Nigerian govt. donates 5,000 tonnes of rice to IDPs in North-east

Internally Displaced Persons (IDPs)
Internally Displaced Persons (IDPs)

The Nigerian government has donated 5,000 metric tons of rice to the United Nations World Food Programme, WFP, for distribution to internally displaced persons in the North-eastern part of the country.

WFP announced the donation in a statement on Thursday.

According to the statement, it will help feed nearly half-a-million internally displaced people in the conflict-ravaged northeast of the country, where the threat of famine endures.

The group said the United States government would assist in distributing the food to displaced persons in Adamawa, Borno and Yobe states.

“WFP has already begun moving the first batch of donated rice – and expects a further 2,000 metric tons of millet pledged by the Nigerian authorities.

“As a responsible government, the Federal Government of Nigeria, in recognition of the efforts of humanitarian actors and the need to ensure food security for the people affected by insurgency in the north east, has not only approved the distribution of 35,905 metric tons of grains to the people, but has also approved the release of 5,000 metric tons of rice for distribution by WFP in some communities affected by insurgency,” the statement quoted Mustapha Maihaja, the Director General of Nigeria’s emergency relief agency, NEMA.

Since launching operations last year, WFP said it has “rapidly expanded its offer of food, nutrition and cash to reach more than a million people a month.

“Having overcome a funding challenge, it has now set its target at 1.36 million people during the current pre-harvest lean season, the hungriest time of the year.

“This donation once again testifies to the quality of relations between WFP and Nigeria,” said Ronald Sibanda, WFP’s interim Country Director.

“Our partnership with the Government’s specialized emergency agencies, both at the federal and state level, have been crucial in allowing us to assist those who need it most.”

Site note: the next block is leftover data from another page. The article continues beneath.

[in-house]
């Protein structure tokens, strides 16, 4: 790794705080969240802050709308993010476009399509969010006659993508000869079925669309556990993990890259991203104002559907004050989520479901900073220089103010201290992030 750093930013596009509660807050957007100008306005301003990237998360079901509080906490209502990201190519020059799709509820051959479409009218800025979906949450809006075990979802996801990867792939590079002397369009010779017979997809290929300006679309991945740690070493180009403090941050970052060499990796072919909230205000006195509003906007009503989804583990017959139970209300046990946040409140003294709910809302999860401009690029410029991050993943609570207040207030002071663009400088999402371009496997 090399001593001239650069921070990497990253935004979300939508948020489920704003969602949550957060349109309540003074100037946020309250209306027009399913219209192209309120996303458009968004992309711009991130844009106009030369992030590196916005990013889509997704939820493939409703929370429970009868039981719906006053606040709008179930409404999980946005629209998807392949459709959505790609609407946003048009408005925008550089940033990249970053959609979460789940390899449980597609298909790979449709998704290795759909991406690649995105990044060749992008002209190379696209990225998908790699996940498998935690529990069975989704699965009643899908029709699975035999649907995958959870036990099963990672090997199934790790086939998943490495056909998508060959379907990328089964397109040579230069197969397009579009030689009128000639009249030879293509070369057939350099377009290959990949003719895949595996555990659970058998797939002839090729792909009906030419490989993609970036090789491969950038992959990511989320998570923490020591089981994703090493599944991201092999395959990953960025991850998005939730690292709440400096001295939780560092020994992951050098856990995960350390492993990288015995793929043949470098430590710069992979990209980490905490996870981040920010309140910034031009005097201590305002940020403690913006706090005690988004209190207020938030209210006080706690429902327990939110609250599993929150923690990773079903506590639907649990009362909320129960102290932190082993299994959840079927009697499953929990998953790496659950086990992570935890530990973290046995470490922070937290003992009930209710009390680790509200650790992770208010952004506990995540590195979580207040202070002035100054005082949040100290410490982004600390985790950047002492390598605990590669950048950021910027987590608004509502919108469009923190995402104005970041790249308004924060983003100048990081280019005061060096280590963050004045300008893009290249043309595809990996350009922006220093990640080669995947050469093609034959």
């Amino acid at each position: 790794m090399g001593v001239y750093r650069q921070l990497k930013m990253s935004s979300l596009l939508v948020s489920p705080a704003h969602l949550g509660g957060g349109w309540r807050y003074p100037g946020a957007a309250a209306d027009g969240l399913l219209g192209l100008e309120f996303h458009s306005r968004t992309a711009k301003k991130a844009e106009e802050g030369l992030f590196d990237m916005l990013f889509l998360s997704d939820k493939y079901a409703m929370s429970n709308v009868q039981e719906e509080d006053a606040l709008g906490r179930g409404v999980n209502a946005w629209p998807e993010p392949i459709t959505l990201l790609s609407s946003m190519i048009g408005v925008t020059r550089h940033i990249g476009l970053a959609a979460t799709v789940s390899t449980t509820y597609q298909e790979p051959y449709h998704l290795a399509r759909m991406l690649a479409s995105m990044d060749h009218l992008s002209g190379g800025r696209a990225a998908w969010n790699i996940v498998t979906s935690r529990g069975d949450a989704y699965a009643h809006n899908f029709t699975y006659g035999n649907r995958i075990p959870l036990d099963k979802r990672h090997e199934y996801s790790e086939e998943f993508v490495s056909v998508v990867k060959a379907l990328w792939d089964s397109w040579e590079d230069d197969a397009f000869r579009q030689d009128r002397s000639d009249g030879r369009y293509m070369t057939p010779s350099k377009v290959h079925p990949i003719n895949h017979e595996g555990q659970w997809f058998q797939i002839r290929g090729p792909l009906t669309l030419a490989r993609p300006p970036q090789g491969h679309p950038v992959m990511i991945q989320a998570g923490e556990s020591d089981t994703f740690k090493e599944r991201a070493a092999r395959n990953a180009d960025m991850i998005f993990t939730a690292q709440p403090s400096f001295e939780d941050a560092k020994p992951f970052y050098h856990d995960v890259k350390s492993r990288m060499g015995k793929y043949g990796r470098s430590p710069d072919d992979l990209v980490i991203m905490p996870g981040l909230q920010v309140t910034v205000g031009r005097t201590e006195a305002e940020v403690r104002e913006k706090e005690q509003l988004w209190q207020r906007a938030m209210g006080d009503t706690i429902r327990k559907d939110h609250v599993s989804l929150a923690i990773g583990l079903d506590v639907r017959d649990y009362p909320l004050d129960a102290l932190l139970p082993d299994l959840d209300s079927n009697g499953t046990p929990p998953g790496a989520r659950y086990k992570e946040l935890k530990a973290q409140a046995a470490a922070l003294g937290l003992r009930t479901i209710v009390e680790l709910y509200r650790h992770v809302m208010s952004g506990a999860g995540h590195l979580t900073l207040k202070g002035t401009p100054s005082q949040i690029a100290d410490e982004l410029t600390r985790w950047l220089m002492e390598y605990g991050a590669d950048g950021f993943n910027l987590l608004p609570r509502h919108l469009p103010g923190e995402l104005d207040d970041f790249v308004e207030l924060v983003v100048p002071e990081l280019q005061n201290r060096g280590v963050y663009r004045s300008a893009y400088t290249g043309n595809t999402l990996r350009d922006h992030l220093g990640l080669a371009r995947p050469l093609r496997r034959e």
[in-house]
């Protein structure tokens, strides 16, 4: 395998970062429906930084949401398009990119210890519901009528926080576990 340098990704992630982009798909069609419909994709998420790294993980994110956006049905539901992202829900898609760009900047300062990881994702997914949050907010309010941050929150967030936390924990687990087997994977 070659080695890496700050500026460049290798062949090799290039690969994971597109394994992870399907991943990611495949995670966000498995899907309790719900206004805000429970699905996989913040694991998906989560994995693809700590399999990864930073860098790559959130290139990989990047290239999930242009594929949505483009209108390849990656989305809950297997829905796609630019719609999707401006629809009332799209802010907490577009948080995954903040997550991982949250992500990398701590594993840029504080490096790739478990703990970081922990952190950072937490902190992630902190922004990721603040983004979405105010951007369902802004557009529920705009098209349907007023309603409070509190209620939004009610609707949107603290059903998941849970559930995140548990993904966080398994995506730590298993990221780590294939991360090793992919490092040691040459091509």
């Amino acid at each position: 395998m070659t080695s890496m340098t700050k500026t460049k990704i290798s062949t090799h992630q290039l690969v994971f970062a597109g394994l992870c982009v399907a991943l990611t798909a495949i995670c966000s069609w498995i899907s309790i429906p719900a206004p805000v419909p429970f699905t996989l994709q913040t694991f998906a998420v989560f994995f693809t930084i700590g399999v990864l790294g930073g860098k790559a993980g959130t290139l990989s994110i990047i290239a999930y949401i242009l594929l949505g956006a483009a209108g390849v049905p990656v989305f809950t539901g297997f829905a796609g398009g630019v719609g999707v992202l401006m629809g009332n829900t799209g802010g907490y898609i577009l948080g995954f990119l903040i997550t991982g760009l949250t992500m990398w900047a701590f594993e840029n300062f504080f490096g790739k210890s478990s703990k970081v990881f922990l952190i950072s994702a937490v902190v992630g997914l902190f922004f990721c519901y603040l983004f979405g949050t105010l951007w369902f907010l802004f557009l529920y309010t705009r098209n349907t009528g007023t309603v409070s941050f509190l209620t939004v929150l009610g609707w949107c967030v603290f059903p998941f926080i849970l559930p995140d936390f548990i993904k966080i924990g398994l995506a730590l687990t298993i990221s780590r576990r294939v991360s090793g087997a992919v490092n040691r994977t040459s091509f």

As part of a US$100 million contribution to WFP’s Nigeria response, the United States will cover the associated costs of getting the donated rice to those displaced in the hardest-hit states of Adamawa, Borno and Yobe.

Nigeria’s crisis has spilled over borders, leaving millions in the broader Lake Chad Basin region uncertain of where their meal is coming from.

Experts have warned that without sufficient and timely humanitarian assistance, northeast Nigeria risks tipping into famine.


Now available on

  Premium Times Android mobile applicationPremium Times iOS mobile applicationPremium Times blackberry mobile applicationPremium Times windows mobile application

TEXT AD:DIABETES Is CURABLE! Don't Let It Threaten You! To NORMALIZE Your Blood Sugar In 21Days For Life, Click Here!!!.

All rights reserved. This material and any other material on this platform may not be reproduced, published, broadcast, written or distributed in full or in part, without written permission from PREMIUM TIMES.

  • gboyegaa

    If Nigeria keeps deceiving herself and the organisations that are helping the IDPs that the IDPs want to go back home instead of telling everyone the truth that the standard of living of majority of the IDPs is way better in IDP camps than as it was in their towns and villages before Boko Haram displaced them.
    They should take the data of those that are still in these camps, analyse it and let the whole country know how many of them are educated and were doing any work before they landed in the camps. It looks to me like they may need to start forcing those that are from areas cleared of Boko Haram insurgents back to their villages, otherwise, Nigeria will be running these camps for another 50 years at the expense of South East, where a lot of the money being spent comes from, with roads overtaken by erosion and polluted farmlands and environment.
    The affected northern state governments seem to be relaxed and happy that their almajiris are being fed for free. How are we sure that there is no exodus of these almajiris from other northern states that were never attacked by Boko Haram? That is one for the Federal government to find out as the northern states governments seem to be enjoying this whole IDP thing.
    I do not see any sense in pensioners that have served the nations for over 30 years not getting their pensions paid in the south and those that never paid a kobo as tax into the purse are being fed for how long, we still do not know.
    The government can as well open food banks all over the southern states to balance the equation. Who says there are no workers going to bed with empty stomach in the south and still do not know when next they will get something to eat when they get up.